10 STRENGTH TRAINING CONSIDERATIONS FOR DISTANCE RUNNERS

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10 STRENGTH TRAINING CONSIDERATIONS FOR DISTANCE RUNNERS

Read any article or do a quick online search of what elite coaches prescribe for their athletes and it does not take you long to establish that strength training is an important part of most programmes.

What should you be doing and why is it important?

1                     Injury Prevention – stronger muscles, bones and ligaments reduces the risk of injury.  The constant landing and take-off, even during submaximal exercise puts a lot of stress through the body.  Strength training helps the body cope with these demands, especially during high mileage training, reducing risk of injury.

2                     Power – a more powerful muscle makes you more efficient and can help increase running speed.  You can generate greater force with each strike of the foot, meaning you can either run at the same speed with less effort, or run faster.  Most of us will not have the need for a Mo Farah type final lap, but if you see the finish line, you may require some form of sprint finish to complete the PB.

3                     CORE Strength Means Speed – If you have a strong core you will be able to maintain good posture for longer.  Without it you may finish the final stages of a marathon in what looks like quite a slumped position.  Watch this in slow motion and the foot is likely to be landing in front of you causing a breaking action.  Staying tall allows your legs to complete the full cycle, landing underneath you and generating more horizontal force.  This put less stress through the body with each foot strike meaning you finish longer races in better condition.  It also allows you to maintain speed.  The CORE is also the link between the upper body and lower body, which are required to work in unison to run most efficiently.  Linking the two with a strong CORE enables the body to work as one, without any energy being wasted.

4                     3 to 1 – the ratio of training that should focus on the legs to upper body.  3 leg exercises for every one upper body exercise.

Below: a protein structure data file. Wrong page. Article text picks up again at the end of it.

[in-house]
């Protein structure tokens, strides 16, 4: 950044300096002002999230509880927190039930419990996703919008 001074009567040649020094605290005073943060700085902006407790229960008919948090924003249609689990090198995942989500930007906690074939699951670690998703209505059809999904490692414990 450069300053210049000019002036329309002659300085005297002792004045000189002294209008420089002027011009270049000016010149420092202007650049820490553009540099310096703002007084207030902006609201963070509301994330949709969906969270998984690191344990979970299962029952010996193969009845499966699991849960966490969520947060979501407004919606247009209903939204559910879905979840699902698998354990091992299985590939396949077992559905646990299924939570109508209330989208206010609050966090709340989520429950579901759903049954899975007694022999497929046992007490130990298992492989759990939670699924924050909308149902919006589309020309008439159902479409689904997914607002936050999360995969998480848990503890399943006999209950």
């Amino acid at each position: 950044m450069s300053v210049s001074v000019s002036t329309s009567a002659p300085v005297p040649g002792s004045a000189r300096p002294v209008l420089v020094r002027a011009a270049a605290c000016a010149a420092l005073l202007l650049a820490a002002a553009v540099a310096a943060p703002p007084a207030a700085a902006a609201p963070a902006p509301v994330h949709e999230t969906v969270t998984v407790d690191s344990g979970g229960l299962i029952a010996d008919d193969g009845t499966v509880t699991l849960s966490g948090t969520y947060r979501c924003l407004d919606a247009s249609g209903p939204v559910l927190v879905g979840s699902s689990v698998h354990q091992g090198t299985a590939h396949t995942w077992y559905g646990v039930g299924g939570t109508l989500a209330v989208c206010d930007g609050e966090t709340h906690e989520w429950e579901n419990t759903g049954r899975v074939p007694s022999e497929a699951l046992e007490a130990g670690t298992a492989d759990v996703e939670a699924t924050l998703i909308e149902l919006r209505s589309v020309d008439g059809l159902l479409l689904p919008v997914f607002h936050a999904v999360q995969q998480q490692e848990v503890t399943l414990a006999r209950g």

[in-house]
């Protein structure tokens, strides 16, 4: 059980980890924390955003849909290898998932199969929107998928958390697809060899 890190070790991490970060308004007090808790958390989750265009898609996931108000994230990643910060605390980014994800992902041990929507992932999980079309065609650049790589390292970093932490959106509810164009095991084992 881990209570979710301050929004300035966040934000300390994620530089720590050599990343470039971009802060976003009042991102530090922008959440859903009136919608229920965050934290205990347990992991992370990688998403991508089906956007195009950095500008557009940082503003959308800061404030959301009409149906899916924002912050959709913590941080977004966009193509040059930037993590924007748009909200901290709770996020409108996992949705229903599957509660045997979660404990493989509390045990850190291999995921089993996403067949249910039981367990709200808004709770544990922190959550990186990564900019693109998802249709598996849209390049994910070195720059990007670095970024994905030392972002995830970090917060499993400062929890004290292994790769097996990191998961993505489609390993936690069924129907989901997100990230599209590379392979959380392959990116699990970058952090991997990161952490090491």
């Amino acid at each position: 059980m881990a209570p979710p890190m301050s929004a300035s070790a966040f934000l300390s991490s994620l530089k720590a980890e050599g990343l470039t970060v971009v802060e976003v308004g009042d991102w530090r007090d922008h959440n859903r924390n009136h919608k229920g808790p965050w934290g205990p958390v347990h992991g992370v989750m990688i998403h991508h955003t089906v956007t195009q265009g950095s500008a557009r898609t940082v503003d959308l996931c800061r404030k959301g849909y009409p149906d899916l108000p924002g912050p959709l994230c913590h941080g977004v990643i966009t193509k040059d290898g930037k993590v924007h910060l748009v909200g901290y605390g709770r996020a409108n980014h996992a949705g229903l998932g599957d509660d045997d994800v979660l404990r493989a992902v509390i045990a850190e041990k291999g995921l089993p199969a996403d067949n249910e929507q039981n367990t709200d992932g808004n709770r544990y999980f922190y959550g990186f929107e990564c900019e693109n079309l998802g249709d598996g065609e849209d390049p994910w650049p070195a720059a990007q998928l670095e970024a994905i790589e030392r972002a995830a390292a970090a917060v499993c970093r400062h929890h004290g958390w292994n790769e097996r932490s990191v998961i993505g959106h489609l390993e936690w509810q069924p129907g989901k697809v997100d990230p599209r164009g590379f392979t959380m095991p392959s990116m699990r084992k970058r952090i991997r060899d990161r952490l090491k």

5                     Posterior Chain – lots of people rely too heavily on the quads when running.  Work on your glutes and hamstrings for optimal performance.  Be prepared to perform exercises slowly to allow the muscles to fire in the correct sequence.

6                     Single Limb Exercises – running is a sequence of single limb exercises with each foot striking the ground individually.  Building in exercises like single leg squats, lunges and single leg deadlifts can hope the body cope with the demands of the activity.  Single leg exercises are great for improving balance, an often-overlooked requirement when running.

7                     Mobility – the volume of training takes its toll.  You need to look after your body.  Build in mobility exercises to your routine allowing you to relax and move fluidly.

8                     Bodyweight – in advanced cases you may see distance runners using resistance in the form of free weights.  But there is no need to load the bar unnecessarily.  Bodyweight exercises with correct form can be of huge value and provide the required level of strength for optimal performance.

9                     Planes of Motion – although you are largely going to travel in relatively straight lines, there is still a benefit to lateral and rotational training to make you better equipped.  When running there is some rotation taking place at the hip and shoulders for example, and adding rotational exercises make you stronger through these movements.

10                 DOMS – think carefully about when to introduce strength training.  When you are in the high mileage section of a programme, or in the last month before an event, you will not gain huge benefits from adding something new into the mix.  At these times running is the priority and strength training may create some delayed onset muscle soreness (DOMS) that can make training harder and have a detrimental effect on performance.  Add strength training between training programmes and then maintain it during, rather than adding it in late.